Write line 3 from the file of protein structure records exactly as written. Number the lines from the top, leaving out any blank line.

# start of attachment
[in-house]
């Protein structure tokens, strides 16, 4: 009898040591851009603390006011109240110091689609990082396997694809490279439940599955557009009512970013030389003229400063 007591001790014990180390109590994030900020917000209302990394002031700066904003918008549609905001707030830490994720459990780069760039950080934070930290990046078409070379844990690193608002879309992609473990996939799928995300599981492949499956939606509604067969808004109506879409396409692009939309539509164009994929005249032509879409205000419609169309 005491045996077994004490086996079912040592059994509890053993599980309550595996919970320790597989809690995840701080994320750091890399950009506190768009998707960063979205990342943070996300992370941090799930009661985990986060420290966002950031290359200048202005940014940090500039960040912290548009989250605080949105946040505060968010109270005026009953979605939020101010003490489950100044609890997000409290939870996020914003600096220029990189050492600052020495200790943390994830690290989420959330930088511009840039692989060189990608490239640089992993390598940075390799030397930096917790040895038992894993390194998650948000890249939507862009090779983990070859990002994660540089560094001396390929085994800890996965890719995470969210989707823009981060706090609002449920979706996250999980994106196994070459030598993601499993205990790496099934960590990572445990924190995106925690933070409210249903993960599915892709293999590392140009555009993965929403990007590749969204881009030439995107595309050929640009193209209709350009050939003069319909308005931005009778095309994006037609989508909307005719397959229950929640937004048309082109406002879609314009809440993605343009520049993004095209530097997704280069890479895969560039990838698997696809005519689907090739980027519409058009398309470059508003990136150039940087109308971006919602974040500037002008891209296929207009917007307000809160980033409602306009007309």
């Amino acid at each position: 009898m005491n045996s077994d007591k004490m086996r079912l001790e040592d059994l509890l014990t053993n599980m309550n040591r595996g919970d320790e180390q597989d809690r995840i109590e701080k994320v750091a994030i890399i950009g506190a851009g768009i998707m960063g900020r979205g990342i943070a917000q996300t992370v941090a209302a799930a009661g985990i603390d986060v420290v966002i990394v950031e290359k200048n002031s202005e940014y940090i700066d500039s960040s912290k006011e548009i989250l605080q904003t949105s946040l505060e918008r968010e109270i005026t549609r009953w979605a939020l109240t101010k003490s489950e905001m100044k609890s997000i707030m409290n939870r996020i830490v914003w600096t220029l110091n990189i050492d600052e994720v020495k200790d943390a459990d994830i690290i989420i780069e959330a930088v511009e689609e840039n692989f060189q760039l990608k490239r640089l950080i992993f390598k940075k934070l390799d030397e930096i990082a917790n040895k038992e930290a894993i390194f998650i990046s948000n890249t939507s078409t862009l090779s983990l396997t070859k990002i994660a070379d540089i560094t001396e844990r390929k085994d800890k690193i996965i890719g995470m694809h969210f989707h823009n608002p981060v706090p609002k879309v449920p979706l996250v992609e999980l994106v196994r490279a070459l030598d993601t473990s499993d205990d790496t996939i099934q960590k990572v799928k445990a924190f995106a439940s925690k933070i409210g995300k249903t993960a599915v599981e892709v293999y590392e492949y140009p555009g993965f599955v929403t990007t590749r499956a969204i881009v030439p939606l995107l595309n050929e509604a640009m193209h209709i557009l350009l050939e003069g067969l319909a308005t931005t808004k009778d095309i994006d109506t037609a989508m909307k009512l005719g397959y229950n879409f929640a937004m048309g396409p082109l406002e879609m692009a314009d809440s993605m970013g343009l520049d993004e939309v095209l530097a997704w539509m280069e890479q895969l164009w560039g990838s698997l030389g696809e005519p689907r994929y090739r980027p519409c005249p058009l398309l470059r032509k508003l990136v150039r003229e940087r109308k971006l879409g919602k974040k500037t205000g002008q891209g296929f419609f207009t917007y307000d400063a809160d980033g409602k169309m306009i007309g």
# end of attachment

């Amino acid at each position: 009898m005491n045996s077994d007591k004490m086996r079912l001790e040592d059994l509890l014990t053993n599980m309550n040591r595996g919970d320790e180390q597989d809690r995840i109590e701080k994320v750091a994030i890399i950009g506190a851009g768009i998707m960063g900020r979205g990342i943070a917000q996300t992370v941090a209302a799930a009661g985990i603390d986060v420290v966002i990394v950031e290359k200048n002031s202005e940014y940090i700066d500039s960040s912290k006011e548009i989250l605080q904003t949105s946040l505060e918008r968010e109270i005026t549609r009953w979605a939020l109240t101010k003490s489950e905001m100044k609890s997000i707030m409290n939870r996020i830490v914003w600096t220029l110091n990189i050492d600052e994720v020495k200790d943390a459990d994830i690290i989420i780069e959330a930088v511009e689609e840039n692989f060189q760039l990608k490239r640089l950080i992993f390598k940075k934070l390799d030397e930096i990082a917790n040895k038992e930290a894993i390194f998650i990046s948000n890249t939507s078409t862009l090779s983990l396997t070859k990002i994660a070379d540089i560094t001396e844990r390929k085994d800890k690193i996965i890719g995470m694809h969210f989707h823009n608002p981060v706090p609002k879309v449920p979706l996250v992609e999980l994106v196994r490279a070459l030598d993601t473990s499993d205990d790496t996939i099934q960590k990572v799928k445990a924190f995106a439940s925690k933070i409210g995300k249903t993960a599915v599981e892709v293999y590392e492949y140009p555009g993965f599955v929403t990007t590749r499956a969204i881009v030439p939606l995107l595309n050929e509604a640009m193209h209709i557009l350009l050939e003069g067969l319909a308005t931005t808004k009778d095309i994006d109506t037609a989508m909307k009512l005719g397959y229950n879409f929640a937004m048309g396409p082109l406002e879609m692009a314009d809440s993605m970013g343009l520049d993004e939309v095209l530097a997704w539509m280069e890479q895969l164009w560039g990838s698997l030389g696809e005519p689907r994929y090739r980027p519409c005249p058009l398309l470059r032509k508003l990136v150039r003229e940087r109308k971006l879409g919602k974040k500037t205000g002008q891209g296929f419609f207009t917007y307000d400063a809160d980033g409602k169309m306009i007309g």